Rare Earth Mining Becomes an Acceptable Risk Outside of China

Rare Earth Mining Becomes an Acceptable Risk Outside of China

One of the trends we highlighted in our most recent State of Green Business report, published last month, was how companies and governments alike are waking up to the risks posed by the current state of rare earth minerals.

The elements, which are key components of high-tech products from computers to hybrid car batteries, are almost entirely mined in China, and that country has recently begun using its stranglehold on global supply strategically: Embargoing shipments to Japan during a trade dispute, and limiting exports so as to keep its supply at home.

The situation has reached a point where the benefits are outweighing the risks. A case in point: Malaysia is currently at work on what will be one of the world's largest rare earth minerals refinery, potentially capably of processing one-third of the world's demands.

As Keith Bradsher writes in the New York Times, it's a bit of a devil's bargain.

For Malaysia and the world's most advanced technology companies, the plant is a gamble that the processing can be done safely enough to make the local environmental risks worth the promised global rewards.

Once little known outside chemistry circles, rare earth metals have become increasingly vital to high-tech manufacturing. But as Malaysia learned the hard way a few decades ago, refining rare earth ore usually leaves thousands of tons of low-level radioactive waste behind.

So the world has largely left the dirty work to Chinese refineries — processing factories that are barely regulated and in some cases illegally operated, and have created vast toxic waste sites.

The new plant is being developed by an Australian mining company to process materials mined in Australia -- but sent abroad to avoid running afoul of Australia's politically powerful Green Party and other concerned environmentalists.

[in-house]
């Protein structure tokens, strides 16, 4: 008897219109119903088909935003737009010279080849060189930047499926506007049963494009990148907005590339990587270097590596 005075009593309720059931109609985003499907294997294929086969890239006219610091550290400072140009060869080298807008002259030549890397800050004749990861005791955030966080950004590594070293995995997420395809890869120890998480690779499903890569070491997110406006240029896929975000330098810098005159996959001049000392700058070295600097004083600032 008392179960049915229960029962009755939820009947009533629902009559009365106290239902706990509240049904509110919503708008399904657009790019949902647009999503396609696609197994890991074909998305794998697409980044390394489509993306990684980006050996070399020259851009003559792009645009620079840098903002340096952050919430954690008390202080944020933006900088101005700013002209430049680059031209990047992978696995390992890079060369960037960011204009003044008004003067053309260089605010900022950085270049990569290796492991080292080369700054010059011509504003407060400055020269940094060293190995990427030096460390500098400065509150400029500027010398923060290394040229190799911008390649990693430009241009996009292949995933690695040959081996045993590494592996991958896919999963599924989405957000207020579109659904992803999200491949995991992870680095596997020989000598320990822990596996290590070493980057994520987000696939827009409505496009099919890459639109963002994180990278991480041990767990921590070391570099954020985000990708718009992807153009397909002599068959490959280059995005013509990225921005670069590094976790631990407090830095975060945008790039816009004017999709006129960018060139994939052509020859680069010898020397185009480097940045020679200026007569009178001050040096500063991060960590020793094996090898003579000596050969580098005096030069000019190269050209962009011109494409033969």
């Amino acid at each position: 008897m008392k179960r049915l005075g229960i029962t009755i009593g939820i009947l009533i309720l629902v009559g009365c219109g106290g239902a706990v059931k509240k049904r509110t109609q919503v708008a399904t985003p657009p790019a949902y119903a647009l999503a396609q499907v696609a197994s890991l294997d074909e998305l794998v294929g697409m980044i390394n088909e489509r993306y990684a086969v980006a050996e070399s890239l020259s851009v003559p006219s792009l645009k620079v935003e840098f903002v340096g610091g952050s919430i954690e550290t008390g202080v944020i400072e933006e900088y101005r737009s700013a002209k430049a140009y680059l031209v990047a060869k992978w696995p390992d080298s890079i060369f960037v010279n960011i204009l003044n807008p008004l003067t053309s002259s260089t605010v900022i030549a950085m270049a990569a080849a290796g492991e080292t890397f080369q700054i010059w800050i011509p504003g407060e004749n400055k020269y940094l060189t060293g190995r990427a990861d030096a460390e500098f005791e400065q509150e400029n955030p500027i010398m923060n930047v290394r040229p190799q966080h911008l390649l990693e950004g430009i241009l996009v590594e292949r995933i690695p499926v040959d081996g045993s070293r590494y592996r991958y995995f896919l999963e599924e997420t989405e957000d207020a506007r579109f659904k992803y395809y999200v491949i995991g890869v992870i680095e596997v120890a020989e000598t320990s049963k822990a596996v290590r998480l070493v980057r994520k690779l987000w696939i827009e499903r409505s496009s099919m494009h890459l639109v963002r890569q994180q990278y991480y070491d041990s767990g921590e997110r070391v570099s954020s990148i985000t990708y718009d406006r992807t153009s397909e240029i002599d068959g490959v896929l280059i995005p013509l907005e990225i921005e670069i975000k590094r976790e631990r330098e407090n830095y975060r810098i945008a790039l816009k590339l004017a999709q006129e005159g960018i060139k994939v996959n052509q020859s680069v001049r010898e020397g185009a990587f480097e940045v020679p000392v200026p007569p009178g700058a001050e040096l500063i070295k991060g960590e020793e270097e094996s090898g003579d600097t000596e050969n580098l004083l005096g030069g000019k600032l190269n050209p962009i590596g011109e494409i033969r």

Bradsher's article lays out the potential benefits to Malaysia, including a potential for $1.7 billion per year in exports by next year. But the risks are not insignificant, and Malaysians are sounding the alarm.

Malaysia had reason to be cautious: Its last rare earth refinery, operated by the Japanese company Mitsubishi Chemical, is now one of Asia's largest radioactive waste cleanup sites.

"We have learned we shouldn't give anybody a free hand," Raja Adnan said.

Despite such assurances, critics are not convinced that the low-level radioactive materials at the Lynas project will be safe.

"The word 'low' here is just a matter of perception — it's a carcinogen," said Dr. Jayabalan A. Thambyappa, a general practitioner physician and toxicologist. He has treated leukemia victims whose illnesses he and others have attributed to the old Mitsubishi Chemical refinery.

figure 1On top of health concerns, there's the not-minor matter of dealing with the toxic waste from the plant. Lynas has developed a plan for storing and eventually dealing with the radioactive waste byproducts from refining rare earths, involving storage pools and mixing low-level radioactive thorium waste with lime to dilute its thorium content, but the waste will still be generated.

Be sure to read Bradsher's entire article, it spells out the challenges posed by rare earths pretty clearly.

At the same time, this story also makes it pretty clear that, even if mining and refining will continue to be a key source for rare earths, companies and governments need to look at where the low-hanging fruit of rare earth procurement is: in our e-waste.

Hitachi last year announced a new technique to quadruple the amount of rare earth magnets it can harvest from discarded electronics, and during our interview with e-waste recycler John Shegerian about his partnership with Alcoa last week, he said that plastics and rare earths were the two biggest dots on his radar for materials to pull out of the waste stream.

We'll have much more on rare earths in the coming weeks, no doubt. If you've got thoughts or leads on the topic, post them below in the comments or send them to tips@greenbiz.com.

Rare earth magnets photo CC-licensed by doctorhandshake.